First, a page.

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Re: Interference and Noise
« Reply #11 on: October 10, 2013, 04:43:45 PM »
Take a shot of the signal after someone turns on a plasma TV...I think you will be amazed.  I had a plasma TV for about a week and then took it back.  When the TV was on, it completely wiped out my HF ham radio.

Tim
Yeah, Tim. I had a recent spurt of interference that looked very similar to the computer interference. I think was about 55-56Khz. Neighbor next door had just moved their big plasma to an outside wall, facing my garage. Negotiated a slight movement of the TV to the corner of their room, now minimal interference, but still some on rare occasions.

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Offline NeverDie

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Re: Interference and Noise
« Reply #12 on: October 10, 2013, 05:02:31 PM »
'Interference': Any undesired signal that tends to interfere with reception.

I thought it time to start a thread that brings all our noise knowledge into one place, especially to help those living with frustration and those who may be less experienced and knowledgeable. Perhaps we could bring our troubleshooting, isolating, and resolution tips here, along with any screen captures we might grab.

We all want the clearest signal at the maximum distance that supports the network, and - for myself - there is some 'pride' and curiosity involved. We have healthy servings of those, or we wouldn't get involved it this! Contra-wise, we also want to avoid hindering the network efficiency by ignoring 'nearby' signals... especially as more stations come online in the USA. Our 'long range'  capability becomes less a factor, and clean signals become more important... not ignoring the heavier load on the servers due to mucho 'noise' signals.

The first phase would be to identify, if we can, the type and source of interference. And that becomes quite a chore sometimes.


I'll kick it off with the following posts....

Mike

Links to explore:
http://radiojayallen.com/combatting-am-and-sw-interference/ A thorough, simple look-see, although aimed at AM broadcast, it's very applicable, and not technical.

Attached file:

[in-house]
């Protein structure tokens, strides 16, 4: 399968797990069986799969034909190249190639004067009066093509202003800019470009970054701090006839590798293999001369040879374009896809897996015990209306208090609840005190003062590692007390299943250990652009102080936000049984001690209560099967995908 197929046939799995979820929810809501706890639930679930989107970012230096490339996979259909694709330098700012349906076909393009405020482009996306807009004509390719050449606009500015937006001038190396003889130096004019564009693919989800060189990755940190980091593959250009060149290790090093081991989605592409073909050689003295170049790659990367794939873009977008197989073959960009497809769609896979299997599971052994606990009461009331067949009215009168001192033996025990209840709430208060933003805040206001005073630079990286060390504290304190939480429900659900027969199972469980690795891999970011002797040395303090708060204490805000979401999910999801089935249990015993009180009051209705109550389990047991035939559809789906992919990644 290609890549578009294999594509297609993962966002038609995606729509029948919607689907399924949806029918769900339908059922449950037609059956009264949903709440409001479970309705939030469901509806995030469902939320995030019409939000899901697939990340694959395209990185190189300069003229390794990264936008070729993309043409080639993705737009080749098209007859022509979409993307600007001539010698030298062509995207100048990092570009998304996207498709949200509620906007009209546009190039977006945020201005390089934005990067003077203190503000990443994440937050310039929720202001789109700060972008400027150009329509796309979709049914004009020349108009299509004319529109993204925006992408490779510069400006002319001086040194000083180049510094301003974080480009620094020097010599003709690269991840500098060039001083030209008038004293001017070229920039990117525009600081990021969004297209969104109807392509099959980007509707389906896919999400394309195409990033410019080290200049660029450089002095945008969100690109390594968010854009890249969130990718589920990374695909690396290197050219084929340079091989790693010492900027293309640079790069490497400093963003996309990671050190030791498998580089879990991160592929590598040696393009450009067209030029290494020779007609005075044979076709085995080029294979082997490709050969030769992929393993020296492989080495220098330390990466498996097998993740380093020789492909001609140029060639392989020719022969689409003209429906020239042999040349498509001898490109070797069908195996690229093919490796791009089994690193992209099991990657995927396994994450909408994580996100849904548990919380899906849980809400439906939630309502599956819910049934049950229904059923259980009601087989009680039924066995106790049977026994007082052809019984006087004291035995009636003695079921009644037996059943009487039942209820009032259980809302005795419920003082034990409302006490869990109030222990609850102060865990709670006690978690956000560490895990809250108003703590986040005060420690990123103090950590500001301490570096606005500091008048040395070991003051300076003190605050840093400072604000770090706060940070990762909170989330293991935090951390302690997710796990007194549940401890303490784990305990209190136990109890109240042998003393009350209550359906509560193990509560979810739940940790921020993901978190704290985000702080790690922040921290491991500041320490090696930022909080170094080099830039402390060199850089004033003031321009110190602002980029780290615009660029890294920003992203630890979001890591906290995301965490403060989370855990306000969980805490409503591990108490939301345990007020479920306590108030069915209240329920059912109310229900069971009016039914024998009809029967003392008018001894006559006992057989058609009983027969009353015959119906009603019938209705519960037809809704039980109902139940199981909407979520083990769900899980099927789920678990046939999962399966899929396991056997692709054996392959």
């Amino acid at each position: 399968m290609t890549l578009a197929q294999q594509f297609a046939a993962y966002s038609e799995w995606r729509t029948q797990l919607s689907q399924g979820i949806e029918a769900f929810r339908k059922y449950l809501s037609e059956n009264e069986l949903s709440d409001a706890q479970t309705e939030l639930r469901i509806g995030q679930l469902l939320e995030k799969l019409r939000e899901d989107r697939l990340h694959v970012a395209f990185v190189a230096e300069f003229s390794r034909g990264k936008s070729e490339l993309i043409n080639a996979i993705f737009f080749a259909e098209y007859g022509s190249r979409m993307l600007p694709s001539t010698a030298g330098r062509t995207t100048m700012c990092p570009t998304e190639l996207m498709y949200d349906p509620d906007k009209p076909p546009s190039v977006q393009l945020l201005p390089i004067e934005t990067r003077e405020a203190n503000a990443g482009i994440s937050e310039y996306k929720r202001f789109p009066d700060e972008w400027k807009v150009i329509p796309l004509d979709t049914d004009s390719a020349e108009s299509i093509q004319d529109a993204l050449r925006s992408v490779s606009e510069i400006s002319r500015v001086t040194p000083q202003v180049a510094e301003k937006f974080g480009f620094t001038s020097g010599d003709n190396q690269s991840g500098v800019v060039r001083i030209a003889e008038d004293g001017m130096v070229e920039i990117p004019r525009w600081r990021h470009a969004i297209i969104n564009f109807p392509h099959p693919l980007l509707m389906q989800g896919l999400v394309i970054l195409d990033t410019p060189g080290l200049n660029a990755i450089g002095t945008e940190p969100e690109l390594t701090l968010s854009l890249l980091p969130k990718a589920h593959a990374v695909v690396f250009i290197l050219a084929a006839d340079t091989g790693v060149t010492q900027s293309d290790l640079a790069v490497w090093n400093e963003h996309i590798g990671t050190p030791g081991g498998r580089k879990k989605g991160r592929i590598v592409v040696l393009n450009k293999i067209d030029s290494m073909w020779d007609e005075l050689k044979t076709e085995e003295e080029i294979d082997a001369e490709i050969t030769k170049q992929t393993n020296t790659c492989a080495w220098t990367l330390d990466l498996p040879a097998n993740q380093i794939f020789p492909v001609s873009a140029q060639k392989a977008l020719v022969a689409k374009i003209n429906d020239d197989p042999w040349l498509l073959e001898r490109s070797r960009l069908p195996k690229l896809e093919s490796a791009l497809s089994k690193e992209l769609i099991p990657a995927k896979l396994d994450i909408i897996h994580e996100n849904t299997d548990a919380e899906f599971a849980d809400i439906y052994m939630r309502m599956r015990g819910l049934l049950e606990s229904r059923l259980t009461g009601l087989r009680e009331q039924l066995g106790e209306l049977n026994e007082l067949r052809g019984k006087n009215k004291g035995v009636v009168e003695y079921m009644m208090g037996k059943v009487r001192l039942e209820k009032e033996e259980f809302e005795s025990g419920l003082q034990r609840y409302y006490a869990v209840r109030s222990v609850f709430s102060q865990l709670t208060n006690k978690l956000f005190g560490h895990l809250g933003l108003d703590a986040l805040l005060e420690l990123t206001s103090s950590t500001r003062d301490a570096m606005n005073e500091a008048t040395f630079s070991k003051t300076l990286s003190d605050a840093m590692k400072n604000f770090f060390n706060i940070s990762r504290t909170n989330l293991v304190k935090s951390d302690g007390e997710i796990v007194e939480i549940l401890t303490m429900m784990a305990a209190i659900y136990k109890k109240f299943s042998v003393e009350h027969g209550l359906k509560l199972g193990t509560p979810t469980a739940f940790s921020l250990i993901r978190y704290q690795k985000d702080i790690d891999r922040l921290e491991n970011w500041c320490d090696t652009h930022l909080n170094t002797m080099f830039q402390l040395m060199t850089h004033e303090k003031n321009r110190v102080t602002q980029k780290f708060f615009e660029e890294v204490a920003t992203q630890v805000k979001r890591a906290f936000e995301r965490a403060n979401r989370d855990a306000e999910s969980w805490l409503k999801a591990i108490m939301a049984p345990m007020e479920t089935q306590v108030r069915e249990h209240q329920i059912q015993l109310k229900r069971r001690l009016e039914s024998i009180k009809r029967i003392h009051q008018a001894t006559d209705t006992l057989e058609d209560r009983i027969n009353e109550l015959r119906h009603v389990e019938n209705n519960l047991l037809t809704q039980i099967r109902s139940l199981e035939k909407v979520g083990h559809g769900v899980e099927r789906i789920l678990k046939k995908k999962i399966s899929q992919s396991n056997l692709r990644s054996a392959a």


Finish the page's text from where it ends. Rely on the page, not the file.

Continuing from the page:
Thanks for the helpful info.  What is it that you're using to capture the signals and make those nice signal and noise graphs?

Offline Cutty Sark Sailor

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Building Structure and Antenna Placement
« Reply #13 on: October 10, 2013, 05:06:45 PM »
I posted a link, and guess we can post more, to a page regarding intereference... maybe move all the links to the first post as you post 'em.  Anyway, he mentions building structure, and discusses the blocking of signals.

I have the opposite issue in this dwelling. The home is covered with (real) foil covered insulation. The encapsulation seems to act as a 're-radiator' for noise... matter of fact, I've only found one 'sweet spot' in the garage where the generated fields are weakest... and one spot only!...

A few weeks ago, I rolled up a couple of 300mm ferrites per Don F's 250mm design, and replaced my 120mm, shielded kit ferrites with them. Possibly because of the increased gain, this longer pair has a better S/N than the 120s overall. And they perform better unshielded.

Antenna type, placement and orientation is important for some types of interference. For e.g. If I only had one source of street light interference, instead of three right now, with this TOA system not directionally critical, I could 'null' one antenna by pointing its 'core' end directly toward the light. However, with the current trinary source and the radiating home shell, that has very little effect. The stronger fields are pretty much detected from 'all directions'.  
« Last Edit: October 10, 2013, 05:11:24 PM by Cutty Sark Sailor »

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Offline Cutty Sark Sailor

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Re: Interference and Noise
« Reply #14 on: October 10, 2013, 05:09:36 PM »
What is it that you're using to capture the signals and make those nice signal and noise graphs?
Those are just screen captures of the signals display of the web interface for the Blitzortung controller. Nothing dramatic or fancy at all.

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Offline miraculon

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Re: Interference and Noise
« Reply #15 on: October 10, 2013, 08:56:19 PM »
OK, here is one that I just captured. I see this all the time. I call it the Two-Horn noise because it looks like it has horns (or maybe ears).

This is one of the nasty ones, it just started all of a sudden.

Greg




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Offline Jumpin Joe

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Re: Interference and Noise
« Reply #16 on: October 10, 2013, 09:03:29 PM »
OK, here is one that I just captured. I see this all the time. I call it the Two-Horn noise because it looks like it has horns (or maybe ears).

This is one of the nasty ones, it just started all of a sudden.